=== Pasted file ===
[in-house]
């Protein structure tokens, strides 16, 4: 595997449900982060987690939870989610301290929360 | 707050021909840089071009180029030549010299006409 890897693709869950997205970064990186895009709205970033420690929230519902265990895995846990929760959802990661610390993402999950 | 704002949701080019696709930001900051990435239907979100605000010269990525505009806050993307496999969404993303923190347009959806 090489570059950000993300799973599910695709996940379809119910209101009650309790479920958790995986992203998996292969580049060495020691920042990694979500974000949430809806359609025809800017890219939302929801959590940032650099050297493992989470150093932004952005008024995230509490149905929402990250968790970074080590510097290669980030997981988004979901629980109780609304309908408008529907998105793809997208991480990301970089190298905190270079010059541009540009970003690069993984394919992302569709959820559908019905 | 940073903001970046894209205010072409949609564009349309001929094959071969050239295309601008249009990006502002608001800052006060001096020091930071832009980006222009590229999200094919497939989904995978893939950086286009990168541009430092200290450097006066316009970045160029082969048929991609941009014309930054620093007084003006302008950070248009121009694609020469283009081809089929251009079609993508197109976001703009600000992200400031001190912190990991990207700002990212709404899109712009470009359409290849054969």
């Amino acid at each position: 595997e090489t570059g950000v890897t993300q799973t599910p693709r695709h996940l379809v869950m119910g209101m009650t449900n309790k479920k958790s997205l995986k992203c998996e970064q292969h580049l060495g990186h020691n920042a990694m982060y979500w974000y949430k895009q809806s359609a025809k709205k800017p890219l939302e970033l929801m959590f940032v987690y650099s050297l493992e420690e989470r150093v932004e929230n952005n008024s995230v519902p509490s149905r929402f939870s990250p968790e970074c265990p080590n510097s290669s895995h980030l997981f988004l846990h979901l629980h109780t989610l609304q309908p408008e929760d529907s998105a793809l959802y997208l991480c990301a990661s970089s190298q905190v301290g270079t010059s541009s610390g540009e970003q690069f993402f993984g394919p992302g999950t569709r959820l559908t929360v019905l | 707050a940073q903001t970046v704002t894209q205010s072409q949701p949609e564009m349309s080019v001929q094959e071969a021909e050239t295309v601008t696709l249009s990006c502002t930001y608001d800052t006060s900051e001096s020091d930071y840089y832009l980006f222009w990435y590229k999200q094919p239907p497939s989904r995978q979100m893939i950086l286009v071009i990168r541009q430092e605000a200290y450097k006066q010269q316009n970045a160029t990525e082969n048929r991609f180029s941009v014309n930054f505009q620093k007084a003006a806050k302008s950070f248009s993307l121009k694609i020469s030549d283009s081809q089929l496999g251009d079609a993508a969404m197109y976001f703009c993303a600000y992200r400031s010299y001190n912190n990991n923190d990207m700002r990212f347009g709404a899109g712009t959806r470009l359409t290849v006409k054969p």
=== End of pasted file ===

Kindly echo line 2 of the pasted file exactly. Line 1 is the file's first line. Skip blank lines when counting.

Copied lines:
């Protein structure tokens, strides 16, 4: 595997449900982060987690939870989610301290929360 | 707050021909840089071009180029030549010299006409 890897693709869950997205970064990186895009709205970033420690929230519902265990895995846990929760959802990661610390993402999950 | 704002949701080019696709930001900051990435239907979100605000010269990525505009806050993307496999969404993303923190347009959806 090489570059950000993300799973599910695709996940379809119910209101009650309790479920958790995986992203998996292969580049060495020691920042990694979500974000949430809806359609025809800017890219939302929801959590940032650099050297493992989470150093932004952005008024995230509490149905929402990250968790970074080590510097290669980030997981988004979901629980109780609304309908408008529907998105793809997208991480990301970089190298905190270079010059541009540009970003690069993984394919992302569709959820559908019905 | 940073903001970046894209205010072409949609564009349309001929094959071969050239295309601008249009990006502002608001800052006060001096020091930071832009980006222009590229999200094919497939989904995978893939950086286009990168541009430092200290450097006066316009970045160029082969048929991609941009014309930054620093007084003006302008950070248009121009694609020469283009081809089929251009079609993508197109976001703009600000992200400031001190912190990991990207700002990212709404899109712009470009359409290849054969």